Estimation of Solute Carbon Concentration by Electrical Resistivity Method in Low-Carbon Martensitic Steel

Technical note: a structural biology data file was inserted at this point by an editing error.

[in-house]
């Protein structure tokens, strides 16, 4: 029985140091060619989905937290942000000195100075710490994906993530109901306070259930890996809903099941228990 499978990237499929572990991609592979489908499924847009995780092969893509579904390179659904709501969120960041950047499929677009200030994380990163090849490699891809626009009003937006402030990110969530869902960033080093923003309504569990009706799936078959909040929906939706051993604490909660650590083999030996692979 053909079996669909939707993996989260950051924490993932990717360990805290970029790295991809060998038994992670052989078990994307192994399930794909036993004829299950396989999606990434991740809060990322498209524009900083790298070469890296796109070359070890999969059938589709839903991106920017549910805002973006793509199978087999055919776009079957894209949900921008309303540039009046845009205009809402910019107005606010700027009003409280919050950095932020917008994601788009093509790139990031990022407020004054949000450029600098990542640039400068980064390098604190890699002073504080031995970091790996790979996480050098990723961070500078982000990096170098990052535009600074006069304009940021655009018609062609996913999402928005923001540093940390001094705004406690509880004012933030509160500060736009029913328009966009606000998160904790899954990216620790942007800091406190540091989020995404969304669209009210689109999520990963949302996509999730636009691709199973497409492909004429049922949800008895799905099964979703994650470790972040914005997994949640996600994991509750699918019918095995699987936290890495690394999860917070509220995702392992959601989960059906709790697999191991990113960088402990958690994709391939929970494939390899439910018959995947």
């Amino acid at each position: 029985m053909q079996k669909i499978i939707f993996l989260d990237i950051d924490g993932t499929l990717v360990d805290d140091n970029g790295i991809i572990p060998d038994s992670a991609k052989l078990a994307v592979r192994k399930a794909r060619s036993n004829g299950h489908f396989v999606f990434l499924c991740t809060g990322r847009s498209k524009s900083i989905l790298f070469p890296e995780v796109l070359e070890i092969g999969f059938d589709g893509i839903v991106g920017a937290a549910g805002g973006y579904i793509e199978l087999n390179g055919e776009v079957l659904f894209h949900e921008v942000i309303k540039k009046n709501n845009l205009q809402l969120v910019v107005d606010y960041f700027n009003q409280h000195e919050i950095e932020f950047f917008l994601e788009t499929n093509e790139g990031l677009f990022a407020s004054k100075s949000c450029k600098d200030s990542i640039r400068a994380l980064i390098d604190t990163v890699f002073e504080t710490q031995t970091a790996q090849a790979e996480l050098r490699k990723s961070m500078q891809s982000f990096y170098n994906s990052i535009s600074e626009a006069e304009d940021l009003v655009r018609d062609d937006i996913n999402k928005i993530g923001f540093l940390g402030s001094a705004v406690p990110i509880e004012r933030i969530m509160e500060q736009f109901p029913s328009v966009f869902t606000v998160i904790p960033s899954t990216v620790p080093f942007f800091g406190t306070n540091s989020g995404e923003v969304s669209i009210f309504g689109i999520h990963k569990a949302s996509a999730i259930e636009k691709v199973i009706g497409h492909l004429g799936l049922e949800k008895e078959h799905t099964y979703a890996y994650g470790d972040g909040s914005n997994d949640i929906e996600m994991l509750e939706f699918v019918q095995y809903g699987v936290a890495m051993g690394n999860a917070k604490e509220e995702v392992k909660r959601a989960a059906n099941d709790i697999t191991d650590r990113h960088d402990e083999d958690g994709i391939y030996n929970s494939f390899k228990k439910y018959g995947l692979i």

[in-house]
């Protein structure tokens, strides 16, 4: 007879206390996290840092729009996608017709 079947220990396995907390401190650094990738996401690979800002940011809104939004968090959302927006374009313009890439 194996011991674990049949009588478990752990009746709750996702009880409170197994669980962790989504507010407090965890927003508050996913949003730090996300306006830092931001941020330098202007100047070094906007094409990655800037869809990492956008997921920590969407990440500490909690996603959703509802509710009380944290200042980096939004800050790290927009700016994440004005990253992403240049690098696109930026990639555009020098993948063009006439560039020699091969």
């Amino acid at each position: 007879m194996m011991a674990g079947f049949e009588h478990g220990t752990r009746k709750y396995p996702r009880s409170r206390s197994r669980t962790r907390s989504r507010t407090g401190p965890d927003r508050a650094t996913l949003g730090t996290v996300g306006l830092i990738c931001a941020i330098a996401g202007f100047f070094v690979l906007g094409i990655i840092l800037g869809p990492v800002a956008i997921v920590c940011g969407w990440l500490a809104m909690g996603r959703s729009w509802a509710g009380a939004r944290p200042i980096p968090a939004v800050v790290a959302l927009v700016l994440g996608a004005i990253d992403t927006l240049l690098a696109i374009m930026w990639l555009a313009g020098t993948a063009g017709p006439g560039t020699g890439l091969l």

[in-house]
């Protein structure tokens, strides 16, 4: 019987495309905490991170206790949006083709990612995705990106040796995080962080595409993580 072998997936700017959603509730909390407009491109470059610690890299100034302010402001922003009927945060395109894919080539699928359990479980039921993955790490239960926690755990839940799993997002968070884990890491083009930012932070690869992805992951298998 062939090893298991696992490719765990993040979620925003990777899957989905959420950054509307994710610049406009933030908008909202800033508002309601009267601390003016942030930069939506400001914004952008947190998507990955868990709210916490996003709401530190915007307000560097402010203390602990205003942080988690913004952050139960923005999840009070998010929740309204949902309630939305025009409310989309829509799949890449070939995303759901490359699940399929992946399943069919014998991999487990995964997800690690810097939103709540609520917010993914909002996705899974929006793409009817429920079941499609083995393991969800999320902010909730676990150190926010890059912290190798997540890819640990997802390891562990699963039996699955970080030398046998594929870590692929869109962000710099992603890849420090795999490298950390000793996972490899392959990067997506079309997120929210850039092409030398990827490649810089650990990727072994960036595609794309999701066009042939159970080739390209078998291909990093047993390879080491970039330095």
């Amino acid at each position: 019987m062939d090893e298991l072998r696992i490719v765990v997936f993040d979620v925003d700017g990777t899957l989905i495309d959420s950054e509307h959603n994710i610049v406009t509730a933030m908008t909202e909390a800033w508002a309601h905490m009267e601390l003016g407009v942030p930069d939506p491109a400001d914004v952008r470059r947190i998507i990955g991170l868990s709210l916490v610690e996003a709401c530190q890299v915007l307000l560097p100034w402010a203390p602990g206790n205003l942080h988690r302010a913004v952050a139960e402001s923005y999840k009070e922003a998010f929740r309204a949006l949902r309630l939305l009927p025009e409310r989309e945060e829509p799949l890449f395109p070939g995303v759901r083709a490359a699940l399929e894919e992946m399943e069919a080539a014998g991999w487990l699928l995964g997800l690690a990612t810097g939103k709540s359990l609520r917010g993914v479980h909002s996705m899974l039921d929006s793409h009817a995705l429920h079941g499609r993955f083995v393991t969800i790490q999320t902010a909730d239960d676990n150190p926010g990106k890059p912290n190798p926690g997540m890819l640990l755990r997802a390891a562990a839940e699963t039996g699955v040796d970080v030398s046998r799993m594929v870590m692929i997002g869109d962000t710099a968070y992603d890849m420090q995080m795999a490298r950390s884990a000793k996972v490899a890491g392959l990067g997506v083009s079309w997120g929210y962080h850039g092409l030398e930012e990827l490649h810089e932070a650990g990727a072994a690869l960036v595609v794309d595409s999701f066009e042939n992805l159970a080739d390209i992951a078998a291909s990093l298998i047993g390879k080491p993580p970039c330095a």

The concentration of solute carbon in as-quenched tempered low-carbon martensitic steels (Fe-2%Mn-0.3%C) were estimated from the electrical resistivity. It was found that the electrical resistivity decreased gradually with the increase of the tempering period, and its decreasing rate was enlarged by raising the tempering temperature. The decrement in electrical resistivity was mainly due to the decrease in the amount of solute carbon caused by carbide precipitation. An empirical equation was then applied to convert the electrical resistivity to the solute carbon concentration, where the densities of dislocation and that of grain boundary were also taken into account. Quantitative analysis for a specimen tempered at 373 K for 3.0 ks revealed that the concentration of solute carbon was decreased by 0.005 mass% during the tempering. This estimated value agreed well with the amount of precipitated carbide (Fe2.5C) measured by TEM observation. As a result, it was concluded that the solute carbon concentration could be estimated quantitatively from the electrical resistivity measurement in as-quenched and tempered martensitic steel.